Men look 26 years back to testify about cold case killing

Published: Thursday, Aug. 23 2012 6:00 p.m. MDT

"A good snitch is a dead snitch," he said. "I went into a mode of, 'I don't know nothing, I didn't see nothing.'"

Eventually he said he made an agreement with prosecutors to tell the complete truth. "That's what I'm telling right now," he said.

Carey said he didn't remember telling Murray to drive Pennington anywhere the night of July 8, but he remembers the men and two others arriving at the party together. He said he remembers seeing Ramirez the day before Pennington told him she was dead.

"(Ramirez) said she thought someone was following her and that she was scared," he testified. "I thought she was tripping and said, 'Ain't nobody following you.' We all looked around and didn't see anybody, but I wish we'd looked a little closer."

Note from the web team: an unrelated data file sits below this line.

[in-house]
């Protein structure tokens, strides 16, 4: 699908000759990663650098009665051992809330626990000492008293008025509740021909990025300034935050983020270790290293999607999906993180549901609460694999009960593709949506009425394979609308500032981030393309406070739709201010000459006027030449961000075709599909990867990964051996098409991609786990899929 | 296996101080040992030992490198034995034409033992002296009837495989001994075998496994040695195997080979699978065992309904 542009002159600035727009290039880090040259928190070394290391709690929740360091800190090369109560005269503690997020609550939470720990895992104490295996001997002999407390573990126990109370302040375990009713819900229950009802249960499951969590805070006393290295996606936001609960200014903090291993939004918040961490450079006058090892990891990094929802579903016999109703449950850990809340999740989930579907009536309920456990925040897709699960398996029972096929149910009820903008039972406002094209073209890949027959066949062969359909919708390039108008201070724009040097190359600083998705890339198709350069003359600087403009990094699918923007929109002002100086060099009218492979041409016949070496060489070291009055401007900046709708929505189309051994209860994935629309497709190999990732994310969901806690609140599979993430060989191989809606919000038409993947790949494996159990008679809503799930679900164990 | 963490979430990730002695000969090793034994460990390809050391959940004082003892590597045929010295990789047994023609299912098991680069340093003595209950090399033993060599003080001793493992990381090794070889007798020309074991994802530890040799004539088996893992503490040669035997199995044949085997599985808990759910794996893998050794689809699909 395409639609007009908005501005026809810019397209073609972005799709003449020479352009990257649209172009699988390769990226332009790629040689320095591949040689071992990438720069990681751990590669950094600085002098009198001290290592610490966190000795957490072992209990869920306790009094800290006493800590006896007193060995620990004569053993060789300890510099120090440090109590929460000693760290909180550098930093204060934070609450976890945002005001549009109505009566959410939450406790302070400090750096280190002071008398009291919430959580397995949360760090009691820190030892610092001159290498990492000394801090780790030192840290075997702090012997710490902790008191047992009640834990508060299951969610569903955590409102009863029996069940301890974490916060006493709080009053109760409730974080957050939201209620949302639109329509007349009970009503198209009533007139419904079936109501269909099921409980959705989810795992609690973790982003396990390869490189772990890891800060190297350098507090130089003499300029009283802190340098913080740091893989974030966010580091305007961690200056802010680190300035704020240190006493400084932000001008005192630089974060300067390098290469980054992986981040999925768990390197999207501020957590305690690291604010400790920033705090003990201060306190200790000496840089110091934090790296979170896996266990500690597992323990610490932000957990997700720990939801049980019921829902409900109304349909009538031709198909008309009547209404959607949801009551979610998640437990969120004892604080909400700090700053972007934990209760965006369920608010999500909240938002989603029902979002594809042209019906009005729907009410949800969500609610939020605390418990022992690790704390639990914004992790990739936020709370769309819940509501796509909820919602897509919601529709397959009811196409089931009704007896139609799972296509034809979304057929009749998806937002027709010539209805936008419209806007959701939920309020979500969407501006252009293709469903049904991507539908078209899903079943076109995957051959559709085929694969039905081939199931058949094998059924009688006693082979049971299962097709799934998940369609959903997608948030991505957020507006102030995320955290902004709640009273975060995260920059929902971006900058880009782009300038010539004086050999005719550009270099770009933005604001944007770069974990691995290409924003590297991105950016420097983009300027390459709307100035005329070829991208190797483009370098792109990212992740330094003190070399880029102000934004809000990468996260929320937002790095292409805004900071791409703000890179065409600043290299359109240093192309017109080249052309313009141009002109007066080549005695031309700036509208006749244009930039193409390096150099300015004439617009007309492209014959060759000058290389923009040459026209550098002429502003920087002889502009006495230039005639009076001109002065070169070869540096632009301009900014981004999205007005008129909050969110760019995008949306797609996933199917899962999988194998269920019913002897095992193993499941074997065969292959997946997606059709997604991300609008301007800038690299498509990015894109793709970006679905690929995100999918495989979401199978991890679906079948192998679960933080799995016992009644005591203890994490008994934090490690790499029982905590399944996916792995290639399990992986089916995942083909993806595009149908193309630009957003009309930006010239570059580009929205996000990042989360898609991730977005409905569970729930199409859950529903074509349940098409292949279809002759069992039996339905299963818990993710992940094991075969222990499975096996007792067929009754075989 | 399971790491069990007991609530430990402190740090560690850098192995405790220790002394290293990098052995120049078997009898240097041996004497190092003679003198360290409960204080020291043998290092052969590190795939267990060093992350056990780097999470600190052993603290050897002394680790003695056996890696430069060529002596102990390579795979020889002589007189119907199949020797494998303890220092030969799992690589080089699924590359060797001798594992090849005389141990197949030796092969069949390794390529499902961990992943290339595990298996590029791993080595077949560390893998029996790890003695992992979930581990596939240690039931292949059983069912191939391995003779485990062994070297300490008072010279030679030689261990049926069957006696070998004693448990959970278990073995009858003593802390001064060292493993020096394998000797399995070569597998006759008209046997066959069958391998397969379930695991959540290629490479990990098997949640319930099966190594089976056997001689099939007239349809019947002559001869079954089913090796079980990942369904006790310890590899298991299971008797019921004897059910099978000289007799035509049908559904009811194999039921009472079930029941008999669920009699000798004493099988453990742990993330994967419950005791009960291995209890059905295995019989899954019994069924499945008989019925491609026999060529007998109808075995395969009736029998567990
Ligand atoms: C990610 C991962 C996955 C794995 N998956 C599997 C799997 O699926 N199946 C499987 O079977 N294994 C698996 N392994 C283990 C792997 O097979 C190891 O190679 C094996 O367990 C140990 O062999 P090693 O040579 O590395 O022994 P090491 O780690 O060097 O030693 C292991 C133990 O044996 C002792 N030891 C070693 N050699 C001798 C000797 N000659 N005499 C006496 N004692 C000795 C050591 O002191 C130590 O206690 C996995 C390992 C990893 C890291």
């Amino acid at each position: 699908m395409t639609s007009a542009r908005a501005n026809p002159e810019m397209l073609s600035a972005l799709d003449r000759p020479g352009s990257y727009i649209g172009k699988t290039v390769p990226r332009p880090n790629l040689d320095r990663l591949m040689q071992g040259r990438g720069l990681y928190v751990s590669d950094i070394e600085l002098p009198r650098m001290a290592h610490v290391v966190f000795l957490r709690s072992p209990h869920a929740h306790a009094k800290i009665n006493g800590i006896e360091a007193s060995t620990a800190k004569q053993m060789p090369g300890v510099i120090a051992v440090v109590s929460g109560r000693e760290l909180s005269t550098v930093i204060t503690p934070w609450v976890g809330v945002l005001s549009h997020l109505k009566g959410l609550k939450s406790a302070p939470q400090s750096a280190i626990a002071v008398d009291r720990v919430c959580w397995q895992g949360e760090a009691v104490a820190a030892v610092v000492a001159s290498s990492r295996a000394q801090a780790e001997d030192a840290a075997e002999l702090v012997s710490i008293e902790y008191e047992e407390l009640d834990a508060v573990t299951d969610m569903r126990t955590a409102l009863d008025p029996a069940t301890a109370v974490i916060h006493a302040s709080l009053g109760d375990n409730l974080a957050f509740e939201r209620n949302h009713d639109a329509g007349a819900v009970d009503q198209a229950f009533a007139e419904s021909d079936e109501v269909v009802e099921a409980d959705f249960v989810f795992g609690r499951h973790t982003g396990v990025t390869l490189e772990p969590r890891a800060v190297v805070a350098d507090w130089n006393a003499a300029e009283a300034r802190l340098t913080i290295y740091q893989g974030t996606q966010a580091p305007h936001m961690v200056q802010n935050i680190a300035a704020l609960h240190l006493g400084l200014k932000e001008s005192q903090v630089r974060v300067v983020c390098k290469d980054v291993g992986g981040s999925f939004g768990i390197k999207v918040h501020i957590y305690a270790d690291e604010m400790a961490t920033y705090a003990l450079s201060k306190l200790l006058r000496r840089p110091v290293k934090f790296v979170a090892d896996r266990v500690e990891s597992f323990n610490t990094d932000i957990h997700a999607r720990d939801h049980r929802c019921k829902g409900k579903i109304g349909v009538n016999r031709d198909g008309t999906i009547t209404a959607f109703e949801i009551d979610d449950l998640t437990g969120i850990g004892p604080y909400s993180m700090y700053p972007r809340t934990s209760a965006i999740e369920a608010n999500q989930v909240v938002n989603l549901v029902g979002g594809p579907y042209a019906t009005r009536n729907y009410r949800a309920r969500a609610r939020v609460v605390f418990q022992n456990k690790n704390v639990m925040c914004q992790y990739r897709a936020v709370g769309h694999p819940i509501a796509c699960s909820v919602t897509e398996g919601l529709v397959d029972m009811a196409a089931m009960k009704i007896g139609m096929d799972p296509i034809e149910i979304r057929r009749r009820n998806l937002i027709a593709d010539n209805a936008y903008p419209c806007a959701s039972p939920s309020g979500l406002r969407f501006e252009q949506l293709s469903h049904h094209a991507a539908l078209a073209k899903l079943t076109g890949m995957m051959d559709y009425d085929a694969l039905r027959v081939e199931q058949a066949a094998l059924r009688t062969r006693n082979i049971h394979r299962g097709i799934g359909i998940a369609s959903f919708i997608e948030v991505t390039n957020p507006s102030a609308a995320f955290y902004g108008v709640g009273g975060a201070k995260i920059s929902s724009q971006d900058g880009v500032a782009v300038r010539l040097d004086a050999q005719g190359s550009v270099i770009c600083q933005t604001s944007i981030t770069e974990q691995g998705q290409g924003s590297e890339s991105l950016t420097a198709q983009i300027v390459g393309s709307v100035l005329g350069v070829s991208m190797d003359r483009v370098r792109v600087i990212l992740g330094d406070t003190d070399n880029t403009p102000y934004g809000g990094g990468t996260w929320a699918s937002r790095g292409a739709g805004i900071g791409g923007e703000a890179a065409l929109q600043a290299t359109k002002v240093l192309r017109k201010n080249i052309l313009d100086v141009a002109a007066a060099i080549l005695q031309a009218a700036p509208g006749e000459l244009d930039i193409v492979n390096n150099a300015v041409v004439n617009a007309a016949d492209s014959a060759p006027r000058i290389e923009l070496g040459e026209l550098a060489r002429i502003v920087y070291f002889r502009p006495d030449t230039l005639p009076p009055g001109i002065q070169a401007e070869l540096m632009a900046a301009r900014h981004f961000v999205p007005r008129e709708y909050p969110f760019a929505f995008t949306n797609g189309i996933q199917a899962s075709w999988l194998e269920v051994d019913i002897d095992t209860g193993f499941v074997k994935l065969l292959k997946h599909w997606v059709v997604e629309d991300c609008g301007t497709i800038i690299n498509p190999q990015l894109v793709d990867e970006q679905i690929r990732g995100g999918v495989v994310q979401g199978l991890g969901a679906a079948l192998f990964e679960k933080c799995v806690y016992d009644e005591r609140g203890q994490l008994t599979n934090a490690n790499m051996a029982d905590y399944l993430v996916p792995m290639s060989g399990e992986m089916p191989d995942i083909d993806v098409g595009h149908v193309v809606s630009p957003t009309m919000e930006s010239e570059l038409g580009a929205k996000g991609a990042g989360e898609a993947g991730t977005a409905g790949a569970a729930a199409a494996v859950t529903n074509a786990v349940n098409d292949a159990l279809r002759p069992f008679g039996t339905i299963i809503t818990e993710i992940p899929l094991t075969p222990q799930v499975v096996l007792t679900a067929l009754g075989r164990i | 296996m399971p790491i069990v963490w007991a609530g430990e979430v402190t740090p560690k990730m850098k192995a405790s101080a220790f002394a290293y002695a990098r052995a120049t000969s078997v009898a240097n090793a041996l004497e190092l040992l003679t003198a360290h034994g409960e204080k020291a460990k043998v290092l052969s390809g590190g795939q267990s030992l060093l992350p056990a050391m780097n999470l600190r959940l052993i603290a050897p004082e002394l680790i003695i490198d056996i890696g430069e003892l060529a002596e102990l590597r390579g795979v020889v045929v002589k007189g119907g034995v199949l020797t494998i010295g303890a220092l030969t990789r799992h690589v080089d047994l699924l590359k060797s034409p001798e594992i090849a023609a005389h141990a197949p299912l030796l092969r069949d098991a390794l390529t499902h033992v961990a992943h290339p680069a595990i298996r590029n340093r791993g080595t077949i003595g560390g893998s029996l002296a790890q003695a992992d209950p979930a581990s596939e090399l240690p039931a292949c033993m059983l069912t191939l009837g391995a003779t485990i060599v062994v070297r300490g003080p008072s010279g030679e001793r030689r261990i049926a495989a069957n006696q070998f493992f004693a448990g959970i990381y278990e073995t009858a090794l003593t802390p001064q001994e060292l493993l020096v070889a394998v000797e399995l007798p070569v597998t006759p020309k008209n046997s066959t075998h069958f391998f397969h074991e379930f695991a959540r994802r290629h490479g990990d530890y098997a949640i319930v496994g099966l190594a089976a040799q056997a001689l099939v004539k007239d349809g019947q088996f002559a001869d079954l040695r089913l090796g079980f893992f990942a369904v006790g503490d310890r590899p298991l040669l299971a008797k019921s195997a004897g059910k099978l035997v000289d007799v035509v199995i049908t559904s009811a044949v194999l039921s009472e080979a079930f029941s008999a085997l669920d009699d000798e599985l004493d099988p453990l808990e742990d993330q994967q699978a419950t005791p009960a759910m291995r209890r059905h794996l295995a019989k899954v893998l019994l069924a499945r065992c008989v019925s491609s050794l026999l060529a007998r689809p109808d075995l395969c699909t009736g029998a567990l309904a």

The next night, he said Pennington announced that Ramirez was dead.

"We were all flipping out that she was dead," Carey said. "What I understood at that time from him was everybody wanted to know where and he said the hills, he didn't know where. ... We were all just looking at him trying to figure out what was going on."

Carey said he suffers from brain lesions and is currently on five different medications, including two to treat diagnoses from bipolar disorder and schizophrenia. He agreed when defense attorney Michael Sikora asked him if he had "all kinds of gaps" in his memory, but said at least once, gesturing to Pennington: "I don't believe that man killed nobody."

The hearing ended Thursday when he became "real agitated" and asked 3rd District Judge Robin Reese to stop the hearing. He is expected to finish testifying Friday. Attorneys indicated they need a second full day for additional testimony. After all the testimony is heard, Reese will then determine if there is sufficient evidence to order Pennington to stand trial.

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